Assessment of genetic diversity among and within Iranian chamomile populations using semi random intron-exon splice junction (ISJ) markers


Agronomy and plant breeding group, Faculty of Agriculture, Lorestan University


Chamomile (Matricaria chamomilla), an important medicinal plant belonging to the Asteraceae family, has a wide distribution in Iran and other parts of the world. The medicinal and pharmacological effects of chamomile are mainly associated with its essential oil content and it is widely used in food, cosmetics and pharmaceutical industries. Despite its wide geographical distribution in Iran, little is known about its molecular genetic diversity and distribution. In this study, intron-exon splice junction (ISJ) markers, including both intron-targeted (IT) and exon-targeted (ET) primers, were used to assess the genetic diversity of thirty-one chamomile populations, including 28 populations from different parts of Iran, one Hungarian population, and two of unknown origin. Twenty-six out of thirty-five primers used in the study, were reliable, producing a total number of 566 sharp and precise bands, of which 557 bands were polymorphic (98%). The average polymorphic information content (PIC) and the average marker index (MI) were calculated at 0.33 and 7.34, respectively. The average total genetic diversity (HT), average genetic diversity within population (HST) and gene differentiation coefficient (Gst) were 0.293, 0.219, and 0.251, respectively. The diversity data revealed that the Matricaria chamomilla species exhibited the closest relationship with the Tripleurospermum disciforme and Tripleurospermum sevanense species.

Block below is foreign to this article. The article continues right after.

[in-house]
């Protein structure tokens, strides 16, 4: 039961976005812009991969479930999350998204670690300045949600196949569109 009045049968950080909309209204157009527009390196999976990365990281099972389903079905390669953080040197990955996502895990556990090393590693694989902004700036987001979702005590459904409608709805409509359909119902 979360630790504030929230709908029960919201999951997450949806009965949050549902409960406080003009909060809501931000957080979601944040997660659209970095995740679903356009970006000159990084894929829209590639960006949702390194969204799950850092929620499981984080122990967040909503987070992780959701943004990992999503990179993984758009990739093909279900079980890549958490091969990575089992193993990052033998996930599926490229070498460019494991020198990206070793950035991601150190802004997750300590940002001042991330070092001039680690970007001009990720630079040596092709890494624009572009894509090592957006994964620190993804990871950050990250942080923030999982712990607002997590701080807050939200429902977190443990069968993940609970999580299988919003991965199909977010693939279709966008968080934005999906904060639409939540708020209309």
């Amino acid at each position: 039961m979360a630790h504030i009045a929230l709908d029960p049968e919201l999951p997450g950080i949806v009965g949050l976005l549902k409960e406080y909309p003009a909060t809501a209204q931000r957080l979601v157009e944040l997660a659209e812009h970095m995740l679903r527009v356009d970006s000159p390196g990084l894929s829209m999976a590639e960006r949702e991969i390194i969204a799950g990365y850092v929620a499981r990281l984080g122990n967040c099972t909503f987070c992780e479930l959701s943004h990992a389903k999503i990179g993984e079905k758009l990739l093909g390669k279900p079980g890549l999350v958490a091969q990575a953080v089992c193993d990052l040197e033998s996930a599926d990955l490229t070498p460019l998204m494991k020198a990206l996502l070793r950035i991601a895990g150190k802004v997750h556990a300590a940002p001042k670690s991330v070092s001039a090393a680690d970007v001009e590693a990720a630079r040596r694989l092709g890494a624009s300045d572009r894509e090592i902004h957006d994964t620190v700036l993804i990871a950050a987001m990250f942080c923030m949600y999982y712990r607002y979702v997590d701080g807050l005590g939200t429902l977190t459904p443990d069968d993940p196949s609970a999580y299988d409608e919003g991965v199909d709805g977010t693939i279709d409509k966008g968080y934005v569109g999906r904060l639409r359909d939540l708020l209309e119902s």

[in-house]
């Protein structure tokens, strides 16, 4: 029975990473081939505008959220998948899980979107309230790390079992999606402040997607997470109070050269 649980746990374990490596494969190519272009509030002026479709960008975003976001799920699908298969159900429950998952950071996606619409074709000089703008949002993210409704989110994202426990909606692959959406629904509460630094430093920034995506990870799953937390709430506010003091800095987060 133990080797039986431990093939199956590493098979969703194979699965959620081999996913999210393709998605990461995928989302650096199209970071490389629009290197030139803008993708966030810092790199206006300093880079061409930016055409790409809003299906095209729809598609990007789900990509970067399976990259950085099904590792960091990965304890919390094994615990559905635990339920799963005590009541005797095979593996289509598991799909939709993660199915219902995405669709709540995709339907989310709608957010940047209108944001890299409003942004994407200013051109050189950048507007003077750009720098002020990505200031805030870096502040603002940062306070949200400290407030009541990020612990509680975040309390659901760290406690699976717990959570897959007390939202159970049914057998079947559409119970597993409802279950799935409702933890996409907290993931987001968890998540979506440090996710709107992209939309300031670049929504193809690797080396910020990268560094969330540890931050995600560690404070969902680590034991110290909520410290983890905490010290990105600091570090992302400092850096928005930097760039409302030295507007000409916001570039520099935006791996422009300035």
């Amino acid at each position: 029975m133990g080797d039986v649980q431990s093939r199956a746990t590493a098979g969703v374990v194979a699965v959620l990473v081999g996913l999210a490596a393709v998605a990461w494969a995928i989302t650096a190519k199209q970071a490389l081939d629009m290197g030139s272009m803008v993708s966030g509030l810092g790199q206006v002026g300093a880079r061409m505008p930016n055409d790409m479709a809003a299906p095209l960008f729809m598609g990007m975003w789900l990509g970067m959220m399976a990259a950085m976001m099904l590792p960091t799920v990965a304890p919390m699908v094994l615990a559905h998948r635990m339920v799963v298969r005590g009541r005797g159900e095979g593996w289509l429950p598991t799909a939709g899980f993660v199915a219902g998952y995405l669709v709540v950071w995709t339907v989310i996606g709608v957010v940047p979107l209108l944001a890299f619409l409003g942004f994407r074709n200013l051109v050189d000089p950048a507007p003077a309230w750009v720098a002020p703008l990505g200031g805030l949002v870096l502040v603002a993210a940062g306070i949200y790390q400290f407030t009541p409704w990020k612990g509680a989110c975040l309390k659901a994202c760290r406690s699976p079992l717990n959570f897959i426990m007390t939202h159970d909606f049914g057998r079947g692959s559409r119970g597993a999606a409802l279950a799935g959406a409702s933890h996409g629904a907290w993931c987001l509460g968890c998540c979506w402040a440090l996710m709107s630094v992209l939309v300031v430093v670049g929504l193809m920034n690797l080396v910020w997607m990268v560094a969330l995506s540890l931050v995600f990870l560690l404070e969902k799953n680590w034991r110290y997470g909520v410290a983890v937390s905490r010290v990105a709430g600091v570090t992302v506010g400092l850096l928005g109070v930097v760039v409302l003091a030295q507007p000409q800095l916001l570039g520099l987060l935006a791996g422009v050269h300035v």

Volume 1, Issue 2 - Serial Number 2
October 2013
Pages 40-53
  • Receive Date: 07 October 2012
  • Revise Date: 08 October 2012
  • Accept Date: 05 February 2013
  • First Publish Date: 01 October 2013